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Browse the Botanical Definitions

In addition to searching through the individual botanical definitions you may now benefit also from browsing the extensive information gleaned through our research. This list has been compiled in alphabetic order according to the genus or species..

To browse the definitions please click on one of the buttons below to see the section under that letter. In some cases there may be no words under a particular letter.

 

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Definitions
Maclura [genus name] commemorates a Scottish-born American geologist, William Maclure (1763-1840), who has been called the 'father of American geology'. After a brief visit to New York in 1782 he returned to London, became a partner in an American merchant company and is said to have made a fortune rapidly. His business affairs necessitated a trip to Virginia in 1796 where he settled and became a naturalized citizen. From 1803 after completing an appointment as a commissioner in France (to settle American citizens' claims on the French government for losses suffered during the French Revolution) a period followed when he travelled widely in Europe studying geology enthusiastically and collecting natural history books and specimens. In 1807 he returned to North America and embarked on a self-imposed major geological survey which involved visiting every state then in the Union and traversing repeatedly the Allegheny Mountains (some authorities say the Appalachian Mountains). This enabled him to draw the first geological map (coloured) of the United States which he presented to the American Philosophical Society in 1809 with Observations on the Geology of the United States explanatory of a Geological Map. He visited Europe several times in the following years and returning from France in 1812 he became a member of the Academy of Natural Sciences (ANSP is Philadelphia's natural history museum). He also made several geological explorations in the Carribbean during 1816 and 1817. Then in 1817 he not only presented a new edition of his geological map (which, unlike the first, included volcanic rock) and, separately, Observations on the Geology of the United States of America, to the American Philosophical Society but also became President of ANSP, a function he fulfilled until 1839. His map would be reprinted many times and receive a wide circulation, and authorities note it would influence future American geology. Now he entered a new phase in which he attempts unsuccessfully to establish agricultural schools. The first was in Spain in 1819 when he bought land (originally owned by the Church) for such a school for poor people which would have an ethos of work combined with moral and intellectual guidance. Spanish politics intervened, the land reverted to the Church and he returned to the USA in 1824 where he was involved in a similar project in New Harmony, Indiana to no avail. Poor health encouraged his move to Mexico in 1827 from where he made visits to the United States before his death. [See Maclura.]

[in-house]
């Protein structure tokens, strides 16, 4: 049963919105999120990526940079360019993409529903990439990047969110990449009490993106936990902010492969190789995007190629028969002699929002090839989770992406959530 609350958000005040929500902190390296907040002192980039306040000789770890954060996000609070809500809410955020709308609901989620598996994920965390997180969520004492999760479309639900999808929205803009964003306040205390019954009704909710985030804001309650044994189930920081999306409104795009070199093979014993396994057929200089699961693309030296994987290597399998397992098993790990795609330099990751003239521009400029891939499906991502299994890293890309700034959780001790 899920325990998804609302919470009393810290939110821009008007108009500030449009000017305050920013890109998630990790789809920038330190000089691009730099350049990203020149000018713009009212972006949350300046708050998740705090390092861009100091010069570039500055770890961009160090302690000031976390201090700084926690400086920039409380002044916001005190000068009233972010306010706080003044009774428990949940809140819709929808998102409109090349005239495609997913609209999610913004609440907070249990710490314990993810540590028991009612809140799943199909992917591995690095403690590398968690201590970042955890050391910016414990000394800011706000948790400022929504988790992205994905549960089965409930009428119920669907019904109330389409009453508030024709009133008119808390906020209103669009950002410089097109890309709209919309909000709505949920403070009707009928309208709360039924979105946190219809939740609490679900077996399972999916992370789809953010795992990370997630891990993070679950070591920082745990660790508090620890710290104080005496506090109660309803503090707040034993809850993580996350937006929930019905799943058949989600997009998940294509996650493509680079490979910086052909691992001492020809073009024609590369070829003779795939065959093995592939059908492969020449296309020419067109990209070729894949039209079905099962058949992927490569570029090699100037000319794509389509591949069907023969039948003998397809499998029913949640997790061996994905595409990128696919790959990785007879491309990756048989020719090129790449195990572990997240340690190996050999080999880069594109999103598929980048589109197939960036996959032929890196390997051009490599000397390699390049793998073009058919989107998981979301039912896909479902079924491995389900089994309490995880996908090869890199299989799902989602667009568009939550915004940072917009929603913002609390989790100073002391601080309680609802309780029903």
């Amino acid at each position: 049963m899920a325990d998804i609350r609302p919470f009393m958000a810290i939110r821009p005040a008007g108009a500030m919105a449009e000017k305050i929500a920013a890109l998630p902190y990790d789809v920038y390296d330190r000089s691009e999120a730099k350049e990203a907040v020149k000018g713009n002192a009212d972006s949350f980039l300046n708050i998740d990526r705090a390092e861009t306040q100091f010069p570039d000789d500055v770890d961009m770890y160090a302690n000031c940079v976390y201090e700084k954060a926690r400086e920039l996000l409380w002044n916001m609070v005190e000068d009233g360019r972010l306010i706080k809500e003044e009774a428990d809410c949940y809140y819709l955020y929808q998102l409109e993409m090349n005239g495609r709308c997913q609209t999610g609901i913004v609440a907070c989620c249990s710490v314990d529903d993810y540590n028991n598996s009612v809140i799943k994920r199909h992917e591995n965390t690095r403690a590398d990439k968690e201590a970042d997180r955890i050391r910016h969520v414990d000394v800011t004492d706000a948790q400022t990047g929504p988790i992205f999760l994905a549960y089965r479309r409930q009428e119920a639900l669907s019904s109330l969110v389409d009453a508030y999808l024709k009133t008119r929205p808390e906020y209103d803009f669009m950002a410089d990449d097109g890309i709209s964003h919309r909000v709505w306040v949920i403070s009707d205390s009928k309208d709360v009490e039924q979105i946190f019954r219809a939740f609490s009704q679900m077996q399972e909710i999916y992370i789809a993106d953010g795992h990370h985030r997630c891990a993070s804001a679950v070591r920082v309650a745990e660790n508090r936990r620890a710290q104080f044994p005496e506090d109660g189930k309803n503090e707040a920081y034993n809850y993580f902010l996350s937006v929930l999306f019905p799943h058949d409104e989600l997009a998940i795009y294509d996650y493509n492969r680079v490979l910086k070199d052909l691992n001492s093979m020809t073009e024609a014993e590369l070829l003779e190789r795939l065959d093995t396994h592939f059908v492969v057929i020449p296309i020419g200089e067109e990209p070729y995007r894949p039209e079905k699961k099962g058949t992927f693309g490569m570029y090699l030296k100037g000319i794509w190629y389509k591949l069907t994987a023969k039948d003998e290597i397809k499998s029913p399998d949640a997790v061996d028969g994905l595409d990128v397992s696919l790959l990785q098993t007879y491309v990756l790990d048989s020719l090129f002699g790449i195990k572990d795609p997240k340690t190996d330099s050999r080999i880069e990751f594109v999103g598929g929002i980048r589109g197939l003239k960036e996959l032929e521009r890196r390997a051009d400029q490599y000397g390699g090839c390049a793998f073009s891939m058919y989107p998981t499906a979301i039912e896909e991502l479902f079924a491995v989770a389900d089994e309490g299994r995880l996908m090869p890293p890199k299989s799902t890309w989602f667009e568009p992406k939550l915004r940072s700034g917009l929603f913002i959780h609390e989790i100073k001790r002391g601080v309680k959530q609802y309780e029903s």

macrantha is derived from Greek macro- (large, long) and -antha (flowered) components meaning 'with large flowers'. [See Koeleria macrantha, Ruellia macrantha.]

macrocarpa is made up of Greek macro- (large, long) and carpo- (fruit) components meaning 'large-fruited'. [See Carissa macrocarpa, Cupressus macrocarpa, Oenothera macrocarpa, Pseudotsuga macrocarpa, Pterygota macrocarpa, Quercus macrocarpa.]

macrocarpon is made up of Greek macro- (large, long) and carpo- (fruit) components meaning 'large-fruited'. [See Pisum sativum var. macrocarpon, Vaccinium macrocarpon.]

macrocarpum is made up of Greek macro- (large, long) and carpo- (fruit) components meaning 'large-fruited'. [See Petersianthus macrocarpum.]

macrocarpus is made up of Greek macro- (large, long) and carpo- (fruit) components meaning 'large-fruited'. [See Pterocarpus macrocarpus.]

macrodonta is made up of Greek macro- (large, long) and odonto- (tooth) components meaning 'large toothed'. [See Olearia macrodonta.]

macrophyllum is made up of Greek macro- (large, long) and phyllo- (leaf) components meaning 'large-leaved'. [See Acer macrophyllum, Geum macrophyllum.]

macrophyllus is made up of Greek macro- (large, long) and phyllo- (leaf) components meaning 'large-leaved'. [See Podocarpus macrophyllus, Ranunculus macrophyllus.]

Macropiper [genus name] is derived from Greek macro- (large, long) and the genus name Piper components meaning 'large pepper'. [See Macropiper.]


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